1. When the Bank reported the matter to the Nigeria Police, Dr. Innocent Chukwuma claimed the Bank released the shipping documents to him. Consequently, the Police commenced investigation into the Bank’s complaint, including a forensic examination of the disputed signatures, and established that the signatures of the Bank’s staff were forged, and the Imported Goods were fraudulently cleared from the Nigerian Ports Authority by Dr. Innocent Chukwuma and his accomplices.

 

The Police Angle:

 

  1. Police investigations confirmed that Innoson and Dr. Innocent Chukwuma deliberately set out to defraud, steal from the Bank and convert the Imported Goods belonging to the Bank by deceptive means and through forgery and misrepresentation. The unlawful takeover of the Imported Goods, which served as the Bank’s collateral, left an indebtedness in excess of the sum of N1,654,481,895.04 (one billion, six hundred and fifty four million, four hundred and eighty one thousand, eight hundred and ninety five Naira, four Kobo) as at September 26, 2012.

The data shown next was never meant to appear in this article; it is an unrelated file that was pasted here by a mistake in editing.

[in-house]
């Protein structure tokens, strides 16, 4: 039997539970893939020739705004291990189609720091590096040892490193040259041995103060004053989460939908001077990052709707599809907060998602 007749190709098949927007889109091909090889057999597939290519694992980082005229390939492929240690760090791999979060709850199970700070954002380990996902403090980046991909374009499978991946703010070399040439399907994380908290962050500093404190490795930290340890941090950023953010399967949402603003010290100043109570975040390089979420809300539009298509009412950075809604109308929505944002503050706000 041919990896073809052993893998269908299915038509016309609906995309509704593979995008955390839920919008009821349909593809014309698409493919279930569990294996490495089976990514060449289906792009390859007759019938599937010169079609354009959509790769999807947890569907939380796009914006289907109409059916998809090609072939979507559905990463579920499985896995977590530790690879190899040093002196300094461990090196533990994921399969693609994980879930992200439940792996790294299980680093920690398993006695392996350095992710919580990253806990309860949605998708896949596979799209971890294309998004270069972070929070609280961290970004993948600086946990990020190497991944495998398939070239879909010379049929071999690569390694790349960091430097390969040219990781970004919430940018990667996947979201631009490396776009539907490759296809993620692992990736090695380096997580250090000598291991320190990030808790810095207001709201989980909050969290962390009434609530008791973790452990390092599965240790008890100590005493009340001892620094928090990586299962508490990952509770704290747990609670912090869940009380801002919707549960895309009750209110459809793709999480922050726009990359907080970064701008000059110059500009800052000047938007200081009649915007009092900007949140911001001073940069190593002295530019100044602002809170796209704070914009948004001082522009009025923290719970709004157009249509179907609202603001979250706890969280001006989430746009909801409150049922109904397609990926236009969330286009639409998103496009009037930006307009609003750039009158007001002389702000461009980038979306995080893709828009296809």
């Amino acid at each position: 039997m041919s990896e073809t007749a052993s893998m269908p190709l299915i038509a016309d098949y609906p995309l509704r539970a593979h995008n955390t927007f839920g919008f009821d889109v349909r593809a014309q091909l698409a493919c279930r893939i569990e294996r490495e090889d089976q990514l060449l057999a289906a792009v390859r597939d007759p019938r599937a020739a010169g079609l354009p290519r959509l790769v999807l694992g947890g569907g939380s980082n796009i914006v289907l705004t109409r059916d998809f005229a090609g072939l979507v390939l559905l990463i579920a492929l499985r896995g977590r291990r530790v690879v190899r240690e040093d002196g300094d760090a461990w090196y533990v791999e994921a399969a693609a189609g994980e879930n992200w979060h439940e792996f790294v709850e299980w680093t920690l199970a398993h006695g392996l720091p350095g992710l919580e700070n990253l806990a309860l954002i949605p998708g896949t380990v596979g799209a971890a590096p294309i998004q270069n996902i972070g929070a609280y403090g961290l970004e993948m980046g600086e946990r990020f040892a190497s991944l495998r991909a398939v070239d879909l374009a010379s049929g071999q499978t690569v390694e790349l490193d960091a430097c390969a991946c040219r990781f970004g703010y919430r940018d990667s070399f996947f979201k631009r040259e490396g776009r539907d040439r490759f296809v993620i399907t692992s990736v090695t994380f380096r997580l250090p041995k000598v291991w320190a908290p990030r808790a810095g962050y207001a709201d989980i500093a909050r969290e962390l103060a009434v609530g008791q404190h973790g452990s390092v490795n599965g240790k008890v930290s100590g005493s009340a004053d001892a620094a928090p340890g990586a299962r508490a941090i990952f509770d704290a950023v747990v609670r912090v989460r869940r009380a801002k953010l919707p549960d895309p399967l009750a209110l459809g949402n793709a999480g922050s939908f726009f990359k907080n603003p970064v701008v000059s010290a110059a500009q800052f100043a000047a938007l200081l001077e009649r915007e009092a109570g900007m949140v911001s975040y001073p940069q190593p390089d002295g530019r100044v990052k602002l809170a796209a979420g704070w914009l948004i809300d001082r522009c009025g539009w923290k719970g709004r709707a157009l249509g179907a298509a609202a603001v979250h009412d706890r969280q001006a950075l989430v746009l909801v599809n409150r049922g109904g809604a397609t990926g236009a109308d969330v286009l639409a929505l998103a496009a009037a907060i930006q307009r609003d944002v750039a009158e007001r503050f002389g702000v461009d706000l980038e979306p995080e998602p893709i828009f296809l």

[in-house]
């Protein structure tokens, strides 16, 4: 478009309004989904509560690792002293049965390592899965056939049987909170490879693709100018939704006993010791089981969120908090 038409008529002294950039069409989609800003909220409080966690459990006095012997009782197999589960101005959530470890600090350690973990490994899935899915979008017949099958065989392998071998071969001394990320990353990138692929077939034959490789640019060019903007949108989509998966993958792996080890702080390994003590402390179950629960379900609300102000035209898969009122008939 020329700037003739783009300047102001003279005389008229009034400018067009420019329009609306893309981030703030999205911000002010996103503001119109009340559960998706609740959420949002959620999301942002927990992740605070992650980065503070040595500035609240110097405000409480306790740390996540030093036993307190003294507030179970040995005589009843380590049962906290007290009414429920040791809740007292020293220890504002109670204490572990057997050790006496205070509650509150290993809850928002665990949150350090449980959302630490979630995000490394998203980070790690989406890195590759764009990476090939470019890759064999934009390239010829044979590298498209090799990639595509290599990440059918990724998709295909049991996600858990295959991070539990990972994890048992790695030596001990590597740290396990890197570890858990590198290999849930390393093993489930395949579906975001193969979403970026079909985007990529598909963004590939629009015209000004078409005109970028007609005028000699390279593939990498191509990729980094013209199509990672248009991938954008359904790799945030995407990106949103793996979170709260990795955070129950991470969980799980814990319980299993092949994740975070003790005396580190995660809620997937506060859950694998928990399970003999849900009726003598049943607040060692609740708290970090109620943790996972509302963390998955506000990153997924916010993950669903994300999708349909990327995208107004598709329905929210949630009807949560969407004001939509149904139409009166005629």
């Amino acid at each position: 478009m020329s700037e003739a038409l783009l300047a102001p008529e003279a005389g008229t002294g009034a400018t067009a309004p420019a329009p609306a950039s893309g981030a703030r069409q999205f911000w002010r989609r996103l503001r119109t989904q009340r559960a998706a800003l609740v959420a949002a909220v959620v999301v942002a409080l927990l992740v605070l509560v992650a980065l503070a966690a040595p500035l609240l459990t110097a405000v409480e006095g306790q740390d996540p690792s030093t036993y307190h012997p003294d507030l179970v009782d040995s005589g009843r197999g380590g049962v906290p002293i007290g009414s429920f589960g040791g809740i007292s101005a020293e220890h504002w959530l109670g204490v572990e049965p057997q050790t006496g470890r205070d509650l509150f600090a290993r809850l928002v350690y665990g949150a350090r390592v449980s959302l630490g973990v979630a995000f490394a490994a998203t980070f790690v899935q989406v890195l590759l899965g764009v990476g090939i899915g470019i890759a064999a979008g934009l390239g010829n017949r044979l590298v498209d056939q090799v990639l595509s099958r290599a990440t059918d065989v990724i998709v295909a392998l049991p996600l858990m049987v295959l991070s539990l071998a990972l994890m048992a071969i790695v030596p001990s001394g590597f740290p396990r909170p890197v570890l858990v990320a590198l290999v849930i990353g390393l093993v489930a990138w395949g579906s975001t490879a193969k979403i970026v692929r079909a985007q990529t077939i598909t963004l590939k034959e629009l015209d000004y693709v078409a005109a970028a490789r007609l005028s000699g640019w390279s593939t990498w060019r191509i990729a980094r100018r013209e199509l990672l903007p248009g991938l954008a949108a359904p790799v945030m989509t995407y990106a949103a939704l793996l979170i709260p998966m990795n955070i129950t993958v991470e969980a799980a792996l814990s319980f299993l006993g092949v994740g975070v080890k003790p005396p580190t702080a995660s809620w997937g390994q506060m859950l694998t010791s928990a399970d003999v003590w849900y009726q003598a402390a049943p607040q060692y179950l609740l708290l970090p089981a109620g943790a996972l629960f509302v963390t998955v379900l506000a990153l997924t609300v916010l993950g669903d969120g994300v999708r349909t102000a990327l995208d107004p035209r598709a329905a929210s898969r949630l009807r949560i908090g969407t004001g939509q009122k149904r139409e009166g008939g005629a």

1. Chief Innocent Chukwuma was arrested and interrogated by operatives of the EFCC, following which he agreed to make monthly payments into Innoson’s account until the full liquidation of Innoson’s indebtedness to the Bank. However, Innoson defaulted in making the agreed payments. Investigations by the Nigeria Police following a petition by the Bank in September 2013 also found Innoson and Chief Innocent Chukwuma culpable of the criminal allegations levied against them by the Bank, and Chief Innocent Chukwuma was accordingly charged to court by the Police.
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  1. The Police filed Charge No. FHC/L/565C/2015-Inspector General Of Police And Innoson Nigeria Limited; Innocent Chukwuma;Charles Chukwuma;Maximian Chukwura; Mitsui Osk Lines; Annajekwu Sunny for fraudulent clearance of goods, forgery, conversion, stealing and conspiracy presently pending before Faji J, at the Federal High Court, Ikoyi and adjourned to November 21, 2017 for arraignment/or hearing of motion for issuance of Bench Warrant.

 

Innoson’s Angle:

 

  1. Innoson approached the Bank for a reconciliation of his account and pleaded for a debt forgiveness. A reconciliation was carried out on the account – which had a debit balance of N1,654,481,895.04 as at December 31, 2011. In the spirit of amicable resolution and EFCC intervention, the Bank said it agreed to forego the sum of N559,374,072.09 which represented default charges that has accrued on the account and debited in line with the loan agreement between the customer and the Bank.